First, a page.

ArsTechnica

Technology Lab / Information Technology

How two volunteers built the Raspberry Pi’s operating system

Raspbian makes the Pi go faster—and supplanted Fedora as the #1 OS.

Aurich Lawson

When you buy a Raspberry Pi, the $35 computer doesn't come with an operating system. Loading your operating system of choice onto an SD card and then booting the Pi turns out to be pretty easy. But where do Pi-compatible operating systems come from?

With the Raspberry Pi having just turned one year old, we decided to find out how Raspbian—the officially recommended Pi operating system—came into being. The project required 60-hour work weeks, a home-built cluster of ARM computers, and the rebuilding of 19,000 Linux software packages. And it was all accomplished by two volunteers.

Like the Raspberry Pi itself, an unexpected success story

Although there are numerous operating systems for the Pi, the Raspberry Pi Foundation recommends one for the general populace. When the Pi was born a year ago, the recommended operating system was a version of Red Hat's Fedora tailored to the computer's ARM processor. But within a few months, Fedora fell out of favor on the Pi and was replaced by Raspbian. It's a version of Debian painstakingly rebuilt for the Raspberry Pi by two volunteers named Mike Thompson and Peter Green.

It began because Thompson was ready for the next big thing. Thompson had been CTO and co-founder of Atomz, a hosted search service acquired by WebSideStory in 2005. Thompson got a "not unhealthy slice" of the $45 million or so that company sold for, and he eventually stopped working to spend a few years hanging out with his wife and kids.

A year ago, he was finally ready to get back into the technology field. Robotics is one of Thompson's primary interests, and the Pi looked like a great platform for that. It's cheap and small enough to be easily embedded into a variety of systems. But there wasn't an operating system fully optimized for the Pi's floating point unit, which is important in robotics projects and various other types of math-intensive applications.

"When I first learned of the Raspberry Pi, I was disappointed that none of the Linux distributions available for it would make use of the very fast floating point hardware that was present on the Pi," Thompson told me. "As a long-time Debian user, I was like, 'I'd rather see Debian [than Fedora]' and I wanted to see the floating point enabled because I have this longer-term interest in getting robotics working with these inexpensive boxes."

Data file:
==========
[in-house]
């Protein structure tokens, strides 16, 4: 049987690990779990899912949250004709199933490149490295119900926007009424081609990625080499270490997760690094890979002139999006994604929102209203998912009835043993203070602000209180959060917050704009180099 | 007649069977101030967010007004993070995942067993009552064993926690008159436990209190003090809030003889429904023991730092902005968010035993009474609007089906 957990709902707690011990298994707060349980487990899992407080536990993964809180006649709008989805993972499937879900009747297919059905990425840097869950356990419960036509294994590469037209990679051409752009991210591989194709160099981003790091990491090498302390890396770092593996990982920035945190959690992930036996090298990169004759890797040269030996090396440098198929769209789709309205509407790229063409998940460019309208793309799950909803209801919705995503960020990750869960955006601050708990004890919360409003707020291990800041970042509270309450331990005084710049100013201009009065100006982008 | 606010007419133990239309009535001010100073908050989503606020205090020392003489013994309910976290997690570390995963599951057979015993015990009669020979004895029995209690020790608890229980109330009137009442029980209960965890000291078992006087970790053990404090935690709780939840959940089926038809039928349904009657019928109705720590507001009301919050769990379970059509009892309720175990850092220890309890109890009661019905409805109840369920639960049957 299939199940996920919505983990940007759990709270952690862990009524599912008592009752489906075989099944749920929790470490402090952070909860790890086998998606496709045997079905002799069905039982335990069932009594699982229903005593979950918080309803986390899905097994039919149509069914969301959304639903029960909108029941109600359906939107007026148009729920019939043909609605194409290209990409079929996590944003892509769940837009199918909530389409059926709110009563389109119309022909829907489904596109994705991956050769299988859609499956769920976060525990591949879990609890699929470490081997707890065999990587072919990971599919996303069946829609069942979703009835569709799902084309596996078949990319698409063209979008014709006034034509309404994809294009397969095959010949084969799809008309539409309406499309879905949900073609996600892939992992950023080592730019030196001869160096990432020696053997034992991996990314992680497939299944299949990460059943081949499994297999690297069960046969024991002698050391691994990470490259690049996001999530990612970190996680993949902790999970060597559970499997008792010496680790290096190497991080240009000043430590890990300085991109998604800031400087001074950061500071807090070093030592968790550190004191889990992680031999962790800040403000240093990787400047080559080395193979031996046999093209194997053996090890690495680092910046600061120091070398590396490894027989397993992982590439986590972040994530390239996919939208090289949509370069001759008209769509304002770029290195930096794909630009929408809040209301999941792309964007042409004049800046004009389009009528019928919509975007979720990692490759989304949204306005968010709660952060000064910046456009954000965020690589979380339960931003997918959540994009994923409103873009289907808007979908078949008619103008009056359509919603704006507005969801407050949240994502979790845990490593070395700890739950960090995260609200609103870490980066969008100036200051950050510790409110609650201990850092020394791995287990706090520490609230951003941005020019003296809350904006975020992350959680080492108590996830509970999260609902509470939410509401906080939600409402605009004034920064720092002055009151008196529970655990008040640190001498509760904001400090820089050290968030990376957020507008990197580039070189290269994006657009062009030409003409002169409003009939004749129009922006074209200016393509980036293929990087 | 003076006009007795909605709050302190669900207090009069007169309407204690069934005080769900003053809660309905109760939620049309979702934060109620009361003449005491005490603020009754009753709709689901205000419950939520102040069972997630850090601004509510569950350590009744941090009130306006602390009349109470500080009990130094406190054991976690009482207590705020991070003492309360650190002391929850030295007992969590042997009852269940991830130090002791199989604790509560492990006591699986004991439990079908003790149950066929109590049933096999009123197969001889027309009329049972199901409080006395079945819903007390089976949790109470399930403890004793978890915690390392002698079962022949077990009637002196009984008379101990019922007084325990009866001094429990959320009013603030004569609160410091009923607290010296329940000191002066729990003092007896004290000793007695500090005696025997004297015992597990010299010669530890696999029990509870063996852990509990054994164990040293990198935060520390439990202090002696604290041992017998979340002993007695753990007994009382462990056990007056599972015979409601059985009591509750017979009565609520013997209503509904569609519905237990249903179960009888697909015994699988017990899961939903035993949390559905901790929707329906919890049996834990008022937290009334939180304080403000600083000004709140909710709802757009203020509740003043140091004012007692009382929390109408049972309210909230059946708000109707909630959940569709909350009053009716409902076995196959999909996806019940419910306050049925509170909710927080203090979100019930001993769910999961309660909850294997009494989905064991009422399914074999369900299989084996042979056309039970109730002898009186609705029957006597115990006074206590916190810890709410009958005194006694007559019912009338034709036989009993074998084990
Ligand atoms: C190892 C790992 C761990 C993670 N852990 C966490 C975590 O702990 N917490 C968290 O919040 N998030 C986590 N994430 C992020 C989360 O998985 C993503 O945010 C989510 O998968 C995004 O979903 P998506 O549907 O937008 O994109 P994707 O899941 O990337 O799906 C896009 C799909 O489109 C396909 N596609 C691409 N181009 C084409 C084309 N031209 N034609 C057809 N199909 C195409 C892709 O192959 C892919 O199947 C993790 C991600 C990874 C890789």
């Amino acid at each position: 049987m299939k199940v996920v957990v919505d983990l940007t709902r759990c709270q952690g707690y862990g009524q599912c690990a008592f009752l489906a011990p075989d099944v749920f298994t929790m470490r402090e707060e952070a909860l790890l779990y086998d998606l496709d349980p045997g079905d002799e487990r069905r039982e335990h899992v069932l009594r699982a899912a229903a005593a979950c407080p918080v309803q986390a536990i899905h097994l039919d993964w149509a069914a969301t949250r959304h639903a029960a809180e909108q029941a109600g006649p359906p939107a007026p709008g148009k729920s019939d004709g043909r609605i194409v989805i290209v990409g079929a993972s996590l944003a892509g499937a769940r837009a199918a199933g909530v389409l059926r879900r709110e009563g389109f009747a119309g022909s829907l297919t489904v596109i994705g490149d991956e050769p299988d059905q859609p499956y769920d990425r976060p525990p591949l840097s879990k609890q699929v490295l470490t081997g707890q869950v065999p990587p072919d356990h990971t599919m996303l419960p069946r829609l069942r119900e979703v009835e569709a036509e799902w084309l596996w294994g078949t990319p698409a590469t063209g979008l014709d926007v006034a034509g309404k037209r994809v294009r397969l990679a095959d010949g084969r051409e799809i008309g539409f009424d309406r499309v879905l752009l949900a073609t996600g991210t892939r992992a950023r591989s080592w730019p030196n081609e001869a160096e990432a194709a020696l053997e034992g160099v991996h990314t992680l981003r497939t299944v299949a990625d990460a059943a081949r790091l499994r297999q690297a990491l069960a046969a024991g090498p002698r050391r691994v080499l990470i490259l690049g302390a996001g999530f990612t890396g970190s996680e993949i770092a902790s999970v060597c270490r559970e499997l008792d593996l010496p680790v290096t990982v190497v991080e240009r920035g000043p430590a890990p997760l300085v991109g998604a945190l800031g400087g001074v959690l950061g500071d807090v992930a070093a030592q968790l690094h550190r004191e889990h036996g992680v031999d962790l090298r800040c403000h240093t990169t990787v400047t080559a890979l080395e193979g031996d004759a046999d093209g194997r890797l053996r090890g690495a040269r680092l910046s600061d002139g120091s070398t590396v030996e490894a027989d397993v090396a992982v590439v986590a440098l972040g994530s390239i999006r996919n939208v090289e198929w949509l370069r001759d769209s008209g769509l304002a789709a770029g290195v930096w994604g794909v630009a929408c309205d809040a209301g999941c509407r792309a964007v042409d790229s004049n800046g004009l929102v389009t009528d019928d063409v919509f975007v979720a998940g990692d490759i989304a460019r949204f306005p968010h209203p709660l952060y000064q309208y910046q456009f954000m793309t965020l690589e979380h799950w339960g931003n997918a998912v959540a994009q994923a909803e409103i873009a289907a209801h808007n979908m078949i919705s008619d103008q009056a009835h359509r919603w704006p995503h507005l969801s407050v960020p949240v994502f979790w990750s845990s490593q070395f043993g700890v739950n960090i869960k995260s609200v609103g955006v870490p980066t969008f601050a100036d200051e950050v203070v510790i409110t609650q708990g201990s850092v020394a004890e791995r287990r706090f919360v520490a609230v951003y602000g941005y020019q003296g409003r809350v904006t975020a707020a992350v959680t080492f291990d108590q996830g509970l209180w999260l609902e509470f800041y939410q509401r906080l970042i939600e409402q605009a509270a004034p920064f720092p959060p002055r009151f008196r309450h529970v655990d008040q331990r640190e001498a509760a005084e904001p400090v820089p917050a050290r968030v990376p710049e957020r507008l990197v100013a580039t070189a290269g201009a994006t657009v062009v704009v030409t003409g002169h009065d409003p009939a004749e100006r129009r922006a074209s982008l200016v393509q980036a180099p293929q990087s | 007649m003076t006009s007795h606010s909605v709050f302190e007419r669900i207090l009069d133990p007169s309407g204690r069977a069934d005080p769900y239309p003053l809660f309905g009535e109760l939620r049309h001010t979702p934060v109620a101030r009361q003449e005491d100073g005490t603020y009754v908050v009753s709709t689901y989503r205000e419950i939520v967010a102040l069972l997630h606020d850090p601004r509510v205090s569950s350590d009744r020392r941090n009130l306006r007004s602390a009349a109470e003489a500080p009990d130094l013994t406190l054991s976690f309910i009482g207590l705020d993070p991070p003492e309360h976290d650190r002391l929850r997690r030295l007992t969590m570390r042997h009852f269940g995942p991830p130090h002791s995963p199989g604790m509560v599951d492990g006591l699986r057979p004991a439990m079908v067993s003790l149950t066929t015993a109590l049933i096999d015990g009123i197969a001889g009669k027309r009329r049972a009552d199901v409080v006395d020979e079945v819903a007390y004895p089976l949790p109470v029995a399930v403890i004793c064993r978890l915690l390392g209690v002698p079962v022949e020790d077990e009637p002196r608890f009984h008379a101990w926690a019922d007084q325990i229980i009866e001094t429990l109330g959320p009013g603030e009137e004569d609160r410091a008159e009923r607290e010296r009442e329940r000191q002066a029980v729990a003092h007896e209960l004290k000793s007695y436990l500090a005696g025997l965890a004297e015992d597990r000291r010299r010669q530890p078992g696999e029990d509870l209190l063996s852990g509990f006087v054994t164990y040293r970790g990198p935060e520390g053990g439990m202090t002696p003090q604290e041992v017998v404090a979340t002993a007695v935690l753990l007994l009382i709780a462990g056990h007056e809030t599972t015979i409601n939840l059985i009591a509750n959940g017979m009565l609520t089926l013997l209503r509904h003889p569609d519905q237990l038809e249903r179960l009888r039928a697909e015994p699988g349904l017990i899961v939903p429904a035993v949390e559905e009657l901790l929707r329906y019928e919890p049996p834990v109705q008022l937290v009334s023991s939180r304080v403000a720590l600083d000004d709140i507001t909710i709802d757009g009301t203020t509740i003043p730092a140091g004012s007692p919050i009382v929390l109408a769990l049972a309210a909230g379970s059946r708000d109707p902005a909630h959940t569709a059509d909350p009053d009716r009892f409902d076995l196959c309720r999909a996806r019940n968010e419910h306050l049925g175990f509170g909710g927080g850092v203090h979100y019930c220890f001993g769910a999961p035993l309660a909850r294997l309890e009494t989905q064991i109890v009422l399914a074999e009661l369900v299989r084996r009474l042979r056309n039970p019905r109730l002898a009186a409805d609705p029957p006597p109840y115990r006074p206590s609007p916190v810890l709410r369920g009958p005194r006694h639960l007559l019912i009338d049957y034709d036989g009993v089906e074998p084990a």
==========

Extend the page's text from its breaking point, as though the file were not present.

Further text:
Debian had added floating point support for the ARMv7 processor, but not the ARMv6 processor used in the Pi. Debian "didn't see a product like the Raspberry Pi coming on the horizon. Even though ARMv6 in Pi has a pretty capable floating point unit, they didn't support it," Thompson said. Thus, "all the thousands or tens of thousands of software packages they built wouldn't support the Raspberry Pi."

Just as a graphics processing unit handles graphics operations very quickly, a "floating point unit performs all the math very quickly," Thompson said. "It's a peripheral that not every computer has, but when it does you really want to take advantage of it." The floating point unit is part of the PI's Broadcom BCM2835 system-on-a-chip.

If you don't take advantage of floating point capability in the hardware, a lot of mathematical operations must be performed in software, lengthening the amount of time it takes for the Pi to do useful work. This is important for robots, where complicated math operations are used for processing data from cameras and sensors, and for controlling motors with precision and speed, Thompson said. It's also important for multimedia processing, encoding music, physics simulations, or "pretty much anything that is numerically intensive."

Enlarge / Raspbian project founder Mike Thompson.

A fruitful partnership

The path forward was clear to Thompson: rebuild Debian to run on the Raspberry Pi. This required shifting 19,000 packages from Debian to Raspbian—a monumental task.

Thompson didn't go it alone, though. He started a Raspberry Pi forum thread to talk to other people interested in bringing Debian to the Raspberry Pi. The thread caught the interest of Peter Green, a Debian developer and PhD student in the UK who went by the handle "plugwash" in the forums.

Green was a rare mix. He not only had the expertise to co-lead the project with Thompson, but he was also crazy enough to do it.

"I felt I was the only one of the people who were talking in the threads about the project that became Raspbian with enough Debian knowledge to make the rebuild a success," Green told me. "I'm sure there are other people within the Debian project who could have done it if they were interested and crazy enough, and there were many people in the Debian project who provided us with bits of help along the way."